Politicians from across the spectrum have been giving their views on plans for a feasibility study on extending the Borders Railway.
Nicola Sturgeon announced this week that if an SNP government was re-elected it would commit to a study.
Labour, the Lib Dems, Conservatives and Scottish Greens have also given their backing to such a report.
The multi-million pound line between Edinburgh and the Borders opened to passengers last year.
The first minister confirmed her party's support for a feasibility study during a visit to Hawick on Thursday.
"The Borders Railway has been a fantastic success - boosting the economy, leading to new house building and supporting tourism in the region," said Ms Sturgeon.
"Since it was opened in September last year the number of passengers has exceeded all expectations, with over half a million people travelling on the line by January.
"With this kind of success it makes sense to look at extending the line to other communities."
Paul Wheelhouse, who will contest the Ettrick, Roxburgh and Berwickshire seat for the SNP, said he was "delighted" with the commitment.
Jim Hume, set to fight in the same constituency for the Liberal Democrats, said his party had "paved the way" for the line to Tweedbank in 2006 when it was part of the coalition government in Holyrood.
"Liberal Democrats have always said that the line to Tweedbank should be seen as the start of a more ambitious vision of getting the line to Hawick and then eventually on to Carlisle, ensuring that more of our Borders communities can reap the economic benefits," he said.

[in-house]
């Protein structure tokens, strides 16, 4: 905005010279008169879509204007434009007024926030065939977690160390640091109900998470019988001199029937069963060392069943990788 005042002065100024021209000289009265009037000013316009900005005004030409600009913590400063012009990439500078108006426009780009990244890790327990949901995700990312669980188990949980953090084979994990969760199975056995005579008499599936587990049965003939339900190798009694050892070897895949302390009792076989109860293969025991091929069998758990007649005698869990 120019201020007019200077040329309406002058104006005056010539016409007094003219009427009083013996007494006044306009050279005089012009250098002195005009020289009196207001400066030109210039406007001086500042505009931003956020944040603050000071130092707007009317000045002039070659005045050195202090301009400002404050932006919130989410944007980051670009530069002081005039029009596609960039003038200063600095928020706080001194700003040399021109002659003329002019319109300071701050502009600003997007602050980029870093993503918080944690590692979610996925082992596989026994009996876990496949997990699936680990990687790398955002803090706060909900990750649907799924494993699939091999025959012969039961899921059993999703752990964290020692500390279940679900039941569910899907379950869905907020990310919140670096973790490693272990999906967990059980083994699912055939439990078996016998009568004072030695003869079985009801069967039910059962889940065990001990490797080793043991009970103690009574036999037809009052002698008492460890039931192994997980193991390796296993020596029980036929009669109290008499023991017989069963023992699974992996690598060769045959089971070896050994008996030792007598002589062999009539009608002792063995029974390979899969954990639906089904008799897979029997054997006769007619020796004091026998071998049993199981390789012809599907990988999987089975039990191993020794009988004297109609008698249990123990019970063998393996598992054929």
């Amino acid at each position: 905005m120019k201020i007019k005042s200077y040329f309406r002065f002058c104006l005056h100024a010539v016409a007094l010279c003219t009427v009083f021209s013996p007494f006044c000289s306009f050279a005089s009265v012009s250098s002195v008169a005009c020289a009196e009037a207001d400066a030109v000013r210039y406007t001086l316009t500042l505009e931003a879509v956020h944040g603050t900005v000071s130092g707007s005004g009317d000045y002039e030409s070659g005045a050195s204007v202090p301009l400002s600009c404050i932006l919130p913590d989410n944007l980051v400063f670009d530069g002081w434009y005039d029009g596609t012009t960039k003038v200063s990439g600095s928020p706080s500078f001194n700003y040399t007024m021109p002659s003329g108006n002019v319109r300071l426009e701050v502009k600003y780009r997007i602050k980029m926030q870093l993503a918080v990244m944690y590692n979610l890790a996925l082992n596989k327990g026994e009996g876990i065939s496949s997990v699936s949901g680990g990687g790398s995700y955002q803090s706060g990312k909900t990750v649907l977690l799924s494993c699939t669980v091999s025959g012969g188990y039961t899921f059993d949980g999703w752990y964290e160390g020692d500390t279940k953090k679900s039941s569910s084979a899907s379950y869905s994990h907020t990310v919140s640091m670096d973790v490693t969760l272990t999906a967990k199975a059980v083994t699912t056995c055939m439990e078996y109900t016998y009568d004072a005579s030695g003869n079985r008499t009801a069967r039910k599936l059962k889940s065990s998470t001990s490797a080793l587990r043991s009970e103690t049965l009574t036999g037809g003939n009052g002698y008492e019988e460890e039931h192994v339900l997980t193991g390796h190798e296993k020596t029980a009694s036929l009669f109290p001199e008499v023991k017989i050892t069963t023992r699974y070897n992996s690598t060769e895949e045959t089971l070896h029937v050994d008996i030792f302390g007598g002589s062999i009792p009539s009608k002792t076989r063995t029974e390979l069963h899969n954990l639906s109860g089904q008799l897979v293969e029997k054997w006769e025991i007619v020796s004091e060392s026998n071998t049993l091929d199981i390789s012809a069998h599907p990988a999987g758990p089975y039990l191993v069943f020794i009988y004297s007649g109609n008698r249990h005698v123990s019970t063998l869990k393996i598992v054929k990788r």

He said the key to any feasibility study was that it started with the co-operation of stakeholders "as soon as possible" in order to build on the success of the line to Tweedbank.
Labour's Barrie Cunning also said he welcomed Ms Sturgeon's commitment to extending the Borders Railway.
"But whatever party is elected to government in May, it has a duty to undertake a real-time feasibility study into extending the Borders railway line which will benefit rural communities in the Borders," he added.
Conservative John Lamont said he supported "looking closely" at how the line could be extended to Hawick and on to Carlisle.
"However, we need to ensure that local businesses and the potential to maximise investment are central to this process," he said.
"This must be about creating jobs for the area and securing our long-term economic prosperity."
Scottish Greens' South of Scotland hopeful Sarah Beattie-Smith said it would be "very welcome news" to people in the Borders.
"The hugely successful reopening of the Waverley Line last year has shown that not only are people in the Borders better able to access the rest of Scotland, but that the rest of Scotland is waking up to the rich history, vibrant present and future possibilities of the Borders," she said.
"Extending the railway to Hawick and Carlisle is very clearly the right thing to do and we lend our full support to the campaign to see it completed."